The cataract surgery could not happen in time to still go.

So I would travel with an eye and a half, and Mark would have to help me navigate cobblestones, the language barrier and our jam-packed itinerary.

A Different Way to Pack for the Trip

I had to rethink everything about the trip: what I wore, how I would see, how I would rely on Mark.

Grapes on a bush in front of colorful buildings. Next Avenue, travel vision visual impaired
Mistletoe for sale on the streets of Esslingen, Germany  |  Credit: Joanne Cleaver

I decided to bring only one pair of shoes — short boots with soft soles that would let me feel the edges of curbs, doorjambs and uneven pavements. I packed bright pink gloves so I could easily see my hands if I needed to hold them out to feel my way through a door. I poured toiletries into color-coded purple and green plastic bottles so I wouldn't have to read impossibly tiny print on travel-sized sized containers.

And I left my pride at home. I'd have to rely on my husband's arm, his sharp directives, his patience, to get from each point to the next, safely and with even a shred of dignity.

Every season evokes its own senses beyond sight. Had we gone in summer, I would have oriented for flowers, pines, warm breezes from canals.

In winter, sharp contrasts of hot and cold helped me detect the end of one stall and the beginning of the next as we edged through the aisles of wooden sheds with red and white awnings, from tinkling brass ornaments to gingerbread cookies pirouetting in the breeze, to bratwurst to spiced wine. It was almost easier to see in the evening, by the strings of lights and beams from restaurants, slicing warm through the dark.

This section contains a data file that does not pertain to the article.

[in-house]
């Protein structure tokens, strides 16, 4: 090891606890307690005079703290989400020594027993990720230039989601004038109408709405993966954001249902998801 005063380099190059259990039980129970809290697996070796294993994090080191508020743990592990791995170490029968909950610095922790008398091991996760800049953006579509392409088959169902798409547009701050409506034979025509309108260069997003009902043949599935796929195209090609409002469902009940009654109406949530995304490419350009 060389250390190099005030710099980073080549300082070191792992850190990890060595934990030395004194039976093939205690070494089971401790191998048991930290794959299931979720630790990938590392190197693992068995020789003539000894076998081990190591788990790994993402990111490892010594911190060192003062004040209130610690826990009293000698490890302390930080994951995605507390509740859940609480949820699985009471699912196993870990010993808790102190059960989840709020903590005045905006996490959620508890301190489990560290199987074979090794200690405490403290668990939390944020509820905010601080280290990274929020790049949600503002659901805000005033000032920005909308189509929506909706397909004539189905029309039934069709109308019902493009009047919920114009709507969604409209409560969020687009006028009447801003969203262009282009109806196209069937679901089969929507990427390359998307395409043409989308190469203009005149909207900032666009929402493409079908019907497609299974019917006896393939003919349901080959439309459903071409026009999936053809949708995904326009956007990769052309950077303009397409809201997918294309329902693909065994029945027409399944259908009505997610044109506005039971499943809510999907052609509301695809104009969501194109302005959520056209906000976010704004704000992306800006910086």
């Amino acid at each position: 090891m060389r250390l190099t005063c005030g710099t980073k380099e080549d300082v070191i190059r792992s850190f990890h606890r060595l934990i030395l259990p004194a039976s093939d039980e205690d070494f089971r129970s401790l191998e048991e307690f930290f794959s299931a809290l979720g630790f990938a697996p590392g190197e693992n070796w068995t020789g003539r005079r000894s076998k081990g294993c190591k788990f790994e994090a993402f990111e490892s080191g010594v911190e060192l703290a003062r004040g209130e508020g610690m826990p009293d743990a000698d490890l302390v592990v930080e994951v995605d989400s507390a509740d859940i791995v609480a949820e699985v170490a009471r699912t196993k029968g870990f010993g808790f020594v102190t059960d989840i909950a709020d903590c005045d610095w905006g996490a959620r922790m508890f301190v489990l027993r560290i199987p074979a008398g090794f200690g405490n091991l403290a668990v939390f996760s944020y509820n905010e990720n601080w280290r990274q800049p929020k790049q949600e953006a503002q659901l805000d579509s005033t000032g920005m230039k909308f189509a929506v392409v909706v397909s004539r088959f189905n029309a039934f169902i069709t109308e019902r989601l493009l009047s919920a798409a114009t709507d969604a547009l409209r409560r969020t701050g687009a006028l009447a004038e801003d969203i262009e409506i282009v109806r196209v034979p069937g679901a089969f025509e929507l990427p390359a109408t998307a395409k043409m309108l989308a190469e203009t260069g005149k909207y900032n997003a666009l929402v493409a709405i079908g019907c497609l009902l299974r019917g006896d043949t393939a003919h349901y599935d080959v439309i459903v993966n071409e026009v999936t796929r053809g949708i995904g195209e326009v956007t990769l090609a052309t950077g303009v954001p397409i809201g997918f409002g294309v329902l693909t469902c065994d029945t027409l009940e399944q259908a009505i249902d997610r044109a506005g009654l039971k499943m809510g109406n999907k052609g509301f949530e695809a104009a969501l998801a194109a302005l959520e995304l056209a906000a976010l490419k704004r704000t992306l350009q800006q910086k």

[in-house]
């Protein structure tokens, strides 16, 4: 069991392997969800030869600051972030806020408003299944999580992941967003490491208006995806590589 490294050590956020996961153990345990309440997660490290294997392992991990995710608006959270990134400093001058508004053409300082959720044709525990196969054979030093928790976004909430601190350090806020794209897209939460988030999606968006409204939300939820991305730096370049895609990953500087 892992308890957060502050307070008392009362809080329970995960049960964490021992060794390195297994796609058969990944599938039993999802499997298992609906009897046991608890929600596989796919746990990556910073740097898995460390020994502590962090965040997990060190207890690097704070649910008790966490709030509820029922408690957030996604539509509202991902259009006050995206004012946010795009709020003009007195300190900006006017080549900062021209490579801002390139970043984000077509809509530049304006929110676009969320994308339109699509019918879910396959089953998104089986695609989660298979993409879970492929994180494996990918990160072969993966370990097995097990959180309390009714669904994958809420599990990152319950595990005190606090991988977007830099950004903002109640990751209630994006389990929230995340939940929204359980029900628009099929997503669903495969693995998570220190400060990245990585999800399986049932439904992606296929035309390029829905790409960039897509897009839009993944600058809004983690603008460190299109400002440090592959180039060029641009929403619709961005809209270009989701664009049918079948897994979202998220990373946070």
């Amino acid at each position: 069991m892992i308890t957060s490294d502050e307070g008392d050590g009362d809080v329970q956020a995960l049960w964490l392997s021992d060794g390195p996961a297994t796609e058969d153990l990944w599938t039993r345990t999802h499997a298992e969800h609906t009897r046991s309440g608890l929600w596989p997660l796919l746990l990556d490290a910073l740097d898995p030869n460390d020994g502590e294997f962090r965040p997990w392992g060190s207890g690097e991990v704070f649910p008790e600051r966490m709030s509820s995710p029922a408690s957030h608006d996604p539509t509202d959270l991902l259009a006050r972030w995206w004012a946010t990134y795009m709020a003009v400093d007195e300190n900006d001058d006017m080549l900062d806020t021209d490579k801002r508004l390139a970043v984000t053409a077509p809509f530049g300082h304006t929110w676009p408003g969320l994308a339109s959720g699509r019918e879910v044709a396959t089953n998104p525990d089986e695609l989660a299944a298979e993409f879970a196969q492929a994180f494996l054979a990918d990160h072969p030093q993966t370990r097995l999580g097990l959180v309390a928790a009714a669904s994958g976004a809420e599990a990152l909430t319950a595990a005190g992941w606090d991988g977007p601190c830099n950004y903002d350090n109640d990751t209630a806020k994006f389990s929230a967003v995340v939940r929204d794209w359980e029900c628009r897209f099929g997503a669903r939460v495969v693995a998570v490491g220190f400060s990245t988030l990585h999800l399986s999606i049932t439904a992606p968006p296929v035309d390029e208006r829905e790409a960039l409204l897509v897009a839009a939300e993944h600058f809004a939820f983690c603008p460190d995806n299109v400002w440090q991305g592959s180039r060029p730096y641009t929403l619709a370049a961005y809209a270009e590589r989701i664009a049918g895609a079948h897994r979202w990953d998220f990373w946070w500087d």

We were never more prompt, as we had to read scrolling electronic train signs in a language we didn't know, scrolling at a pace we couldn't keep up with, at a size we could barely decipher. (Next time, we'll use the Eurail train app, which became available in summer 2020, long after we were gone.)

Did I see Germany? Not as much as felt, and who's to say that using all my senses didn't make for a richer experience?

An Unexpected Precious Memory

Did I see Germany? Not as much see as felt, and who's to say that using all my senses didn't make for a richer experience? One of our most precious souvenirs is the discovery of my husband's long-lost family recipe for a honey-nut-rum bar cookie.

Tired of the buffeting crowd in Nuremburg, we followed our noses down a side street to a neighborhood bakery. There in a glass case innocently lolled the iced bars he'd been trying to find since his grandmother died in the late 1980's. I didn't need to see him smile as he bit into the cookie. I heard him sigh, even as I first tasted the cookie that brought him back to his five-year-old self.

At some point in the near future, my left eye will collapse in an encore performance. Whether or not the good doctors at the Duke University eye clinic can catch it in time, remains to be … seen. (Sorry.)  I'll soldier through the repair and the recovery. I might retain all my vision, or some of it, but now I know that the world is still there, waiting to be explored, waiting to be enjoyed, with all the ways I can see it.

Joanne Cleaver
Joanne Cleaver is a freelance writer based in Charlotte, N.C. She covers women's issues, travel, entrepreneurship, financial planning and retirement readiness. She has authored seven nonfiction books, the most recent being The Career Lattice: Combat Brain Drain, Improve Company Culture, and Attract Top Talent. Read More